Raspberry Pi & Local Area Network Monitoring

This project isn't specific to the Raspberry Pi but, following on from our Raspberry Pi Bluetooth project we thought it might be useful to see what monitoring could be done on our home Local Area Network (LAN) and what useful data we could gather from it. Note that this project has big privacy implications and whilst we were trying to see what is technically possible, this doesn't mean we will necessarily leave it collecting all of the data described here.


With the 'Wheezy' OS install we had to install the arp-scan tool using the command:
sudo apt-get install arp-scan.

Once installed, we can run a basic arp-scan command:
sudo arp-scan --localnet

This command has to be run as root and it returns a list of devices on the local network, with IP address, MAC address and the exposed name of the device. We initially wrote a simple script that repeats this command every 30 seconds and processes the resulting output, one line at a time. The software looked for new or unknown devices on the network and then reported them. It also checked for devices going missing from the network and reported them.

We have since written some Java code for the Raspberry Pi to provide accurate presence information and monitor and log devices on our home network. This uses a static devices class that knows about all the devices in our home. It also models the devices in terms of ownership, type of device and persistence on the network. Whilst wired devices connected via Ethernet cables appear to have a persistent presence on the local network, wireless devices appear to come and go. Devices like iPhone's will often not appear for some time, if they are not used. To counteract this, we have implemented a threshold value for each device, which is used to determine if it really has been removed from the network.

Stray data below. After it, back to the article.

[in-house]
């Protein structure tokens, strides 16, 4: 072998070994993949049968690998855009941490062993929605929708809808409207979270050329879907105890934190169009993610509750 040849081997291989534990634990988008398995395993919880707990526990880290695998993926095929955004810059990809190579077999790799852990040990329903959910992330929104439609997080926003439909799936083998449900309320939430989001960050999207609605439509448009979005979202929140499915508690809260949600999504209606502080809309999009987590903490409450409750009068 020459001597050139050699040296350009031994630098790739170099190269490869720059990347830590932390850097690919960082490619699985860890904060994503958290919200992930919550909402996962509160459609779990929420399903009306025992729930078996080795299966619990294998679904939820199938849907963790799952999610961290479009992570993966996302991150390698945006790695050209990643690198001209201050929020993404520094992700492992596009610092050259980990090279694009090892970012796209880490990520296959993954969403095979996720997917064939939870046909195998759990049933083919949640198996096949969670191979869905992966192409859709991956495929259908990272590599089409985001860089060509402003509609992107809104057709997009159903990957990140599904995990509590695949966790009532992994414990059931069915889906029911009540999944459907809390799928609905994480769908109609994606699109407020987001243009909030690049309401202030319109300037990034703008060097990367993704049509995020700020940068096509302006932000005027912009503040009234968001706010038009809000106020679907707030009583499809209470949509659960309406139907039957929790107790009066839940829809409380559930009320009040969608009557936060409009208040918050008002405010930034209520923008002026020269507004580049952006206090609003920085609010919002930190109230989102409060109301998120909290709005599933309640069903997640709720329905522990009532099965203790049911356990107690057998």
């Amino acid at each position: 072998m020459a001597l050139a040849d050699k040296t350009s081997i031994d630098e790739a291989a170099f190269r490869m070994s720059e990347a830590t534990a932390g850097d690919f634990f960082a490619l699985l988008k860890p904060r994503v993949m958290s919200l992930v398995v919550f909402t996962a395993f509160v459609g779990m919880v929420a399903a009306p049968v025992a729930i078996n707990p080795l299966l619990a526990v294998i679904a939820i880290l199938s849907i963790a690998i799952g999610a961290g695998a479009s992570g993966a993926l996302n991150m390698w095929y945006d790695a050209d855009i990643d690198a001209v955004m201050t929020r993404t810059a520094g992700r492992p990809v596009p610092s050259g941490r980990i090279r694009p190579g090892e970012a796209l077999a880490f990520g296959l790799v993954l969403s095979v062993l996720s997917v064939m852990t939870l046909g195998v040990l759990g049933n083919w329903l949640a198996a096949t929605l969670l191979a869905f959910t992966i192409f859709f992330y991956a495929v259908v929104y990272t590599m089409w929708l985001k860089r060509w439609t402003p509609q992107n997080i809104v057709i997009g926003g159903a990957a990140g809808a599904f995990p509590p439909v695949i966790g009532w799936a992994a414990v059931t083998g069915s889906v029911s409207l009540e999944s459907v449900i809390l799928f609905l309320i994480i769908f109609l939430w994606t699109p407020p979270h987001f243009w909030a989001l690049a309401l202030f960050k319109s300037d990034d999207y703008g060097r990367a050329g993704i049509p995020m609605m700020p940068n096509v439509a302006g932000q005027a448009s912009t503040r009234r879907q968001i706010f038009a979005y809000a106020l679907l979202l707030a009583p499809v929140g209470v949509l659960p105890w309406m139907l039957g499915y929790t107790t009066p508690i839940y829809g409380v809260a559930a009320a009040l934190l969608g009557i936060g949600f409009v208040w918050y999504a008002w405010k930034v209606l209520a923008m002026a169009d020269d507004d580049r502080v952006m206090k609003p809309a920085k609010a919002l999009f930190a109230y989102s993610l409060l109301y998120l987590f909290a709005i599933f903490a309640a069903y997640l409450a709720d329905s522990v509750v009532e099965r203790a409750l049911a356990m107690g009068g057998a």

We will be publishing our code here very soon. For security reasons we will be removing all references to our devices and service passwords.


This is a very effective way of determining presence of device on our home network. Because wireless devices do not always appear on network, those that are associated with a person and are carried at all times (e.g. personal Smartphones), provide a presence 'ping' to update our Home Control System (HCS) understanding of who is in or out. This makes it very timely and it works well with our 'wasp in a box' model. This model assumes that devices are not seen again once the front door is closed.

In terms of logging the coming and going of devices, it is desirable to use a cumulative counter to detect a sequence of scans where the device is not present. This introduces a delay in detecting devices leaving but greatly improves the accuracy. This method can then be used to detect devices being removed from the network (or the home) and take appropriate action.

The slightly scary thing about this project is that we keep discovering new networked devices! Slowly we have managed to identify them but, we still have 1 unidentified device that connected and we still don;t know what it was (we haven't seen it for 8 months now though). We have over 40 in total now and suspect that some of these will be devices that are wired but, also have wireless interfaces. To help resolve this, we now have the software sending an SMS message, when an unknown device connects.

Our software allows us to track how long devices are used for, so usage of things like the children's Smart TVs and the Playstation 3 can be monitored.

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